But the value of digital transformation doesn’t stop there. Consider the rewards by gaining insight into areas previously impossible to probe.

What if utilities offered an unparalleled level of reliability and affordability that incented businesses to move into their service territory? What can be gained by digitally engaging with customers to build brand loyalty levels normally associated with companies such as Apple or Google? Imagine the positive impact on loyalty by offering intelligent apps or services to help consumers attain higher energy efficiency, such as remote thermostat control? Consider the value of online chat with customers rather than a reliance solely on voice. This would not only boost customer engagement and convenience but enable more simultaneous interactions with your customer service reps, making them more productive and supportive.

The digital journey should pervade every corner of a company. Whether identifying new ways to create revenue, improve operations or introduce approaches that speed the compliance and audit process, utilities can build confidence at every turn.

Hallmarks of Success

Utilities that are moving toward digital transformation tend to share common characteristics: They have supportive board members who’ve witnessed transformation firsthand in other industries. The banking industry’s move to enable check deposits via smartphone photos is just one example.

In addition, internal executives have learned to evangelize a culture of innovation by painting a clear picture of the dire future if the company stays put. The ramifications of inertia are many while innovation brings hope and feeds a positive, forward-looking, customer-centric culture.

For many utilities, a conservative stance is a detriment to attracting and retaining the best young talent. In our work in the industry, we’ve talked to CEOs who view a move to digital as a way to attract millennial employees.

One of the great fears when plotting strategy is, “You don’t know what you don’t know.” Data can help close those gaps. The utilities industry has thrived for more than 100 years because it’s engineered itself for superior levels of reliability. That’s a good thing. But what if industry players could apply smarter analytics to determine where overengineering is nothing more than expensive overkill? What if they could rethink their approach to maintenance by applying real-world, informed analytics to predict and prevent rather than just preserve?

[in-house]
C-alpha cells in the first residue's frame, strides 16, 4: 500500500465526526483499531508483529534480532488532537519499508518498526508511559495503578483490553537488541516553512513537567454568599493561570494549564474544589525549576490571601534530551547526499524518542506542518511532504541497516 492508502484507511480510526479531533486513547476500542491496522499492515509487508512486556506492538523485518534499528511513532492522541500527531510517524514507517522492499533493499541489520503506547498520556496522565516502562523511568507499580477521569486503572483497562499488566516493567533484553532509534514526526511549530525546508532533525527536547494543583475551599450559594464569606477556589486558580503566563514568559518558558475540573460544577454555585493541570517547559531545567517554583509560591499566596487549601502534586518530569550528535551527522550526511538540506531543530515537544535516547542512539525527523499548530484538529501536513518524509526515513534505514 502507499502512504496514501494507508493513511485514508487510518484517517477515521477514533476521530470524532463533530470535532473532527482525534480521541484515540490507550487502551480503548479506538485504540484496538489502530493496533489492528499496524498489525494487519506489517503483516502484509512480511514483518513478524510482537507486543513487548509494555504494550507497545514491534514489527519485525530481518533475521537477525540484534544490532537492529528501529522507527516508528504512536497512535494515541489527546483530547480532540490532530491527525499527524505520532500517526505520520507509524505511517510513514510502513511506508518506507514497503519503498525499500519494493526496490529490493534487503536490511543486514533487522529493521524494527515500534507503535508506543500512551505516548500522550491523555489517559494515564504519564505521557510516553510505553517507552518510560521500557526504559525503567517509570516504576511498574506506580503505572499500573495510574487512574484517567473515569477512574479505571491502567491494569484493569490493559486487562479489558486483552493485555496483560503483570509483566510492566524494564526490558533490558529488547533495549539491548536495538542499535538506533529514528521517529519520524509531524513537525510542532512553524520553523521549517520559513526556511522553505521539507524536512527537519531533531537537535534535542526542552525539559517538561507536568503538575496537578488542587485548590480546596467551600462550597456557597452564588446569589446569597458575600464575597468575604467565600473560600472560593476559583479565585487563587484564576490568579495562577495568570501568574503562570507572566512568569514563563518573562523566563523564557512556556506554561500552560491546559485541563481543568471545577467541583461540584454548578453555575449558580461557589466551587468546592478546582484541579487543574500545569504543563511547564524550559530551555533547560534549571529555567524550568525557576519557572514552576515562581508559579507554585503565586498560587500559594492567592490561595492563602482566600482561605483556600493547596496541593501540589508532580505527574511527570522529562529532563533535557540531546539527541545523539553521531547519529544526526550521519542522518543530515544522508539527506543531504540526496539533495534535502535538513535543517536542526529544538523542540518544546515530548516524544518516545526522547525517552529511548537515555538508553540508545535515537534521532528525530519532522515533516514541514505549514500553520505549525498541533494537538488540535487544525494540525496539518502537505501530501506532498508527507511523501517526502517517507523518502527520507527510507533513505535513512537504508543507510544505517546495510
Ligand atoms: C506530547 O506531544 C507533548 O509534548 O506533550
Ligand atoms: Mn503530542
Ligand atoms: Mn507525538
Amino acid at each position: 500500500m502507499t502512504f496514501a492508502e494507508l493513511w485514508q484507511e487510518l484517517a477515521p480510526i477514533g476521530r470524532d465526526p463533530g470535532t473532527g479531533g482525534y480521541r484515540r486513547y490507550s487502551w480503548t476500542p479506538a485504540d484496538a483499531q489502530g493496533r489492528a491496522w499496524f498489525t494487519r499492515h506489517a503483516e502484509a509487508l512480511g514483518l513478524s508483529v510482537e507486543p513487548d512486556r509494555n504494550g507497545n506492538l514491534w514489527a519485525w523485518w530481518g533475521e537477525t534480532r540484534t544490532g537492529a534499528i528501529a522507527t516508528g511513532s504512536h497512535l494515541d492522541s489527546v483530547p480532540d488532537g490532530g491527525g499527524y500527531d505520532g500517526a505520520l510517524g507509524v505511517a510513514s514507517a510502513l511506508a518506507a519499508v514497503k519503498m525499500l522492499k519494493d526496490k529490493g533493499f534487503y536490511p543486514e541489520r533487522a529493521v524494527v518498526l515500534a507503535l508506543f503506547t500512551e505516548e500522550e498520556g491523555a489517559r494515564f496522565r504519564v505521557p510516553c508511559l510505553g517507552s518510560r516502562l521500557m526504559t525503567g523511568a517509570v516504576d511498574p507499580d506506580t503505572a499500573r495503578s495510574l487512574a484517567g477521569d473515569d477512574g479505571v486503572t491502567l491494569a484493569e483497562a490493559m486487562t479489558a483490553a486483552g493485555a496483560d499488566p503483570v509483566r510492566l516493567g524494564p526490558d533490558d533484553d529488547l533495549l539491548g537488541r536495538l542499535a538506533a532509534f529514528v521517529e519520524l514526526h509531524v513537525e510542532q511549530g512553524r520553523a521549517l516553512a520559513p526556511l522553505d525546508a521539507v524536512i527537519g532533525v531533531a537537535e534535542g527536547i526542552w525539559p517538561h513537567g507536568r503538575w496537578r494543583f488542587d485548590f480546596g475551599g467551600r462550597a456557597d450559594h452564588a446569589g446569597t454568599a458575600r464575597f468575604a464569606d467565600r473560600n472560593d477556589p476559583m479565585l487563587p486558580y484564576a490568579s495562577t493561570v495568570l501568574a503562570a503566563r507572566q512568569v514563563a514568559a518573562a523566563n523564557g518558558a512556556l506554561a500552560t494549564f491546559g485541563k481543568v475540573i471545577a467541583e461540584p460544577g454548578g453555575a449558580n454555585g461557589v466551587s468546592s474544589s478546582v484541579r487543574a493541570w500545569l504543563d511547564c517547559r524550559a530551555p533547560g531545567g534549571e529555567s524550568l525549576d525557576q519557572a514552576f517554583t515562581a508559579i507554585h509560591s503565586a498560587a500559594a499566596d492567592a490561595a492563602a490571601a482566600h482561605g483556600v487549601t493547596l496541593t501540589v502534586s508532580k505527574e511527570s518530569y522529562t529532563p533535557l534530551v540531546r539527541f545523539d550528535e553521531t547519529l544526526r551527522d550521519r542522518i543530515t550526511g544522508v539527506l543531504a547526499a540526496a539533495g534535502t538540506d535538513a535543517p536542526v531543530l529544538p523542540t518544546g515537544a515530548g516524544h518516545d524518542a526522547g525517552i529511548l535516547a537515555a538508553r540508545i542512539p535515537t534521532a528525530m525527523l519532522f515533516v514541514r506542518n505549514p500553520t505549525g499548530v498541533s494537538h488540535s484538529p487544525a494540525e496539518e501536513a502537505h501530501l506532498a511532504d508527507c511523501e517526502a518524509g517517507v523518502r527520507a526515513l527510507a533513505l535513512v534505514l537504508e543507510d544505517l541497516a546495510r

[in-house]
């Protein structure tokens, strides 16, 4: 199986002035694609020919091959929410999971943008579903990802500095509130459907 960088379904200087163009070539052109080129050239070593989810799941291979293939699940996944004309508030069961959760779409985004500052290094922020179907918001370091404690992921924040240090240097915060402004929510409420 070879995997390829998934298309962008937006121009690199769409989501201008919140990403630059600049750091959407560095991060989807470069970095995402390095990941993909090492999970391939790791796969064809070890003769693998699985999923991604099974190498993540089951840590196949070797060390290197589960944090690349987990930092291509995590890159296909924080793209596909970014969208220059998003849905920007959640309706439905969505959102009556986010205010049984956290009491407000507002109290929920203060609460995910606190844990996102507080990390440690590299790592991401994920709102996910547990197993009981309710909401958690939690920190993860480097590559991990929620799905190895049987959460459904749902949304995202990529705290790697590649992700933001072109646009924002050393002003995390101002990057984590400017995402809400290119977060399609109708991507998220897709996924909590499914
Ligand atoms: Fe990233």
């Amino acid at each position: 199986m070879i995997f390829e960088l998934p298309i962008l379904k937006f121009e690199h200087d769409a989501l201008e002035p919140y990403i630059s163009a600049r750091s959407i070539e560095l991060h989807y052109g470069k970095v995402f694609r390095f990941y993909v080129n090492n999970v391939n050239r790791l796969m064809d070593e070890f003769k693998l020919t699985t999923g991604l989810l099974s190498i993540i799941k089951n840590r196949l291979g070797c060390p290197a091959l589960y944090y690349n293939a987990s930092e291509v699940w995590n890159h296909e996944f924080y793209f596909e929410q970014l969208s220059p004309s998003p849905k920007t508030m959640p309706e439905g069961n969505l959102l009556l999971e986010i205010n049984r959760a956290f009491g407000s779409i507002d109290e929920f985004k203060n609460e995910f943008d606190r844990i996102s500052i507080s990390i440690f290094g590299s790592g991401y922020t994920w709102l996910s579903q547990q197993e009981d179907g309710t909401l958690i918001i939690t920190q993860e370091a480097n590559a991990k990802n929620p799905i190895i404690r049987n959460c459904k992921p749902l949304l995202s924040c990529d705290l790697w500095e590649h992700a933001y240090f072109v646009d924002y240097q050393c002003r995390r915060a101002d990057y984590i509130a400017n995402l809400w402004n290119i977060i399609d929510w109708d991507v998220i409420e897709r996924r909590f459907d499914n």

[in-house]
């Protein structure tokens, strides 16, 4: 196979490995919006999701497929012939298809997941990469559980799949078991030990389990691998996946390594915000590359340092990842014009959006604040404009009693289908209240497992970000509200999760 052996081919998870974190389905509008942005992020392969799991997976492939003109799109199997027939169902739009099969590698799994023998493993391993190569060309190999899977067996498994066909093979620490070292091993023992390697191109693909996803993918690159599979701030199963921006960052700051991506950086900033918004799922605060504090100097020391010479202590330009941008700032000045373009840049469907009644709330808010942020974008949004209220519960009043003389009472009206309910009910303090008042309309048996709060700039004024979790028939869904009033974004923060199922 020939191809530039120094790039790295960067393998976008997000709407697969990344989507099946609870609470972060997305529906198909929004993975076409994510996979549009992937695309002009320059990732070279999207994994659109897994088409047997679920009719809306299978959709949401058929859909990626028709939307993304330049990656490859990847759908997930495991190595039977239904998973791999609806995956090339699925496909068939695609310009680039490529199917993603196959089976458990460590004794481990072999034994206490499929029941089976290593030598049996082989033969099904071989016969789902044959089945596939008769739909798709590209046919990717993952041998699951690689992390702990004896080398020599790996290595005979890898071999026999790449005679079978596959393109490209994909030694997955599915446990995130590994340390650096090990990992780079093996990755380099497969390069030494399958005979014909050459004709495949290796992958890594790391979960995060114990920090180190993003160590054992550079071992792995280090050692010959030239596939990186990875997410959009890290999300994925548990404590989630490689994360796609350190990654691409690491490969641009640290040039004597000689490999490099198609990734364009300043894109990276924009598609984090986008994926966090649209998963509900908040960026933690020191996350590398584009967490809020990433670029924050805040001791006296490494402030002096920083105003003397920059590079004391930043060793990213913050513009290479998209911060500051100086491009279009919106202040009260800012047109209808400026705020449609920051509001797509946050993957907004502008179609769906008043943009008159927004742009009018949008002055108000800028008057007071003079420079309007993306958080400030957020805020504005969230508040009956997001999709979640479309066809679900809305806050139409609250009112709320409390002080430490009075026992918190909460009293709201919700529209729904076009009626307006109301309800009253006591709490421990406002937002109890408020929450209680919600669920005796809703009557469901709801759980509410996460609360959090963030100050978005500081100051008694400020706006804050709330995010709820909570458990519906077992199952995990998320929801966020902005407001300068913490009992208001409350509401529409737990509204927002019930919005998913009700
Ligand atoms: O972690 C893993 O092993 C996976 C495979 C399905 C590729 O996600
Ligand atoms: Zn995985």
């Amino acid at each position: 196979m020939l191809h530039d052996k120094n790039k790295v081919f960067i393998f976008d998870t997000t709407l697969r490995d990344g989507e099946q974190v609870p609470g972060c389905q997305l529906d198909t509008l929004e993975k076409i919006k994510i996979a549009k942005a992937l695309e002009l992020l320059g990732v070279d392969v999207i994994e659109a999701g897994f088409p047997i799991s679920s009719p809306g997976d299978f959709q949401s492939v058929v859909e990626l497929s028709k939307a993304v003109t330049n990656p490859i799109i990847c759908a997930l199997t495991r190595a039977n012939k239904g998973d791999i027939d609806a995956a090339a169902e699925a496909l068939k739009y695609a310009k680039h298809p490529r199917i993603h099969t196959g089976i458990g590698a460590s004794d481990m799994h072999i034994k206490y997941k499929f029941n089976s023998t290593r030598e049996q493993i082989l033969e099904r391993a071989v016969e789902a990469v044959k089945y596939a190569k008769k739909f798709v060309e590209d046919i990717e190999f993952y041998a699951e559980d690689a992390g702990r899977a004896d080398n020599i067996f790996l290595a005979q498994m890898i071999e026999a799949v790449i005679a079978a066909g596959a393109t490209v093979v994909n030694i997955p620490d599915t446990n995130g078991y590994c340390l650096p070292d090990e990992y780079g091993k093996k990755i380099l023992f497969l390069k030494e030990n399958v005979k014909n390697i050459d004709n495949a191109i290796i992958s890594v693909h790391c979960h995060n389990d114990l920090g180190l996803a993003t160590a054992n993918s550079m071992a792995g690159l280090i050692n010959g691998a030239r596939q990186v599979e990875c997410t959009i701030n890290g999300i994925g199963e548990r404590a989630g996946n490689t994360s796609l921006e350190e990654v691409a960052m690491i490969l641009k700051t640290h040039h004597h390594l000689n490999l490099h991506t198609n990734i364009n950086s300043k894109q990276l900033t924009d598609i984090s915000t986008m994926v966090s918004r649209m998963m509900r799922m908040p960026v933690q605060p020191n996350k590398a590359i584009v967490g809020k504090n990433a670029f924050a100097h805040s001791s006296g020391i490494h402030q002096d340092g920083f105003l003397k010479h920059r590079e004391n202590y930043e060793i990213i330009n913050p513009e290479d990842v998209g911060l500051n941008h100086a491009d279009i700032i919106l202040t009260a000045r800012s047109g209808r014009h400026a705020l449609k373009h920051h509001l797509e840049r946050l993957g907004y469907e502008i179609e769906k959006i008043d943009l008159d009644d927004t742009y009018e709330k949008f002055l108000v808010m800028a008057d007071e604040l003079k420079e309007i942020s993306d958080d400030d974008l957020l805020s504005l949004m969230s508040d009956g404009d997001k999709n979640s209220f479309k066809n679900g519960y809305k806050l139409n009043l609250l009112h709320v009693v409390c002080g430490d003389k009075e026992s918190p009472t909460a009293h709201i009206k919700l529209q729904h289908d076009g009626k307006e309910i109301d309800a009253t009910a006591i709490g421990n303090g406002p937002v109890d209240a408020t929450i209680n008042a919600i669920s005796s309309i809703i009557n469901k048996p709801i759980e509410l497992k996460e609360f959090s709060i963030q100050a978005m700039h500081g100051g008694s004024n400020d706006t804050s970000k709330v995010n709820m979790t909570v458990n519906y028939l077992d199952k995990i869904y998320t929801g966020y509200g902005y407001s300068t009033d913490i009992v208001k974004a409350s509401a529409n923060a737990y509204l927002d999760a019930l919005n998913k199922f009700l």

As we’ve discovered by working with utilities large and small, players needn’t always engage in new-technology overload to derive benefits. Big results can be found in more simple solutions. Here are a couple of examples:

  • A utility in Australia, using aggregated data from its smart meters and meter infrastructure, identified potential transformer failures by assessing load levels and extreme temperatures. This proactive approach to maintenance delivered strong performance rewards previously unattainable through a reactive stance.
  • After Italian utility Enel embarked on a four-year project to roll out smart meters and integrate its infrastructure more tightly, it reduced operation costs 40 percent and increased reliability 60 percent. Analytics from the integrated system improved its supply chain, warehouse inventories and truck rolls. This is an example of a simple digital effort that virtually any utility can deploy.

The Payoff

The utility industry finds itself at a significant inflection point in its storied history. With the onslaught of digital solutions, utilities have an opportunity to rethink how they do business.

Consider what the utilities industry does best: managing potentially risky assets spread out among a population. Safety is paramount. Asset management is essential. Utilities can extend the same mindset that drives power station management to new areas such as solar panels and microgeneration facilities. Sustaining old ways with truck rolls and technicians no longer applies. New sensor technologies and the Internet of Things have reached practical status, and the ability to analyze sensor data for insight can support not only utility operations but provide customers information, too. All combined, the industry opportunities are endless.

The time to respond is now. In this traditionally conservative industry, those who innovate first will gain and maintain the biggest advantage. Done well, digital transformation can help utilities respond to change and forever transform the critical services and value our industry provides.

David DuCharme is vice president and North American energy practice lead for Capgemini.

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The Clarion Energy Content Team is made up of editors from various publications, including POWERGRID International, Power Engineering, Renewable Energy World, Hydro Review, Smart Energy International, and Power Engineering International. Contact the content lead for this publication at Jennifer.Runyon@ClarionEvents.com.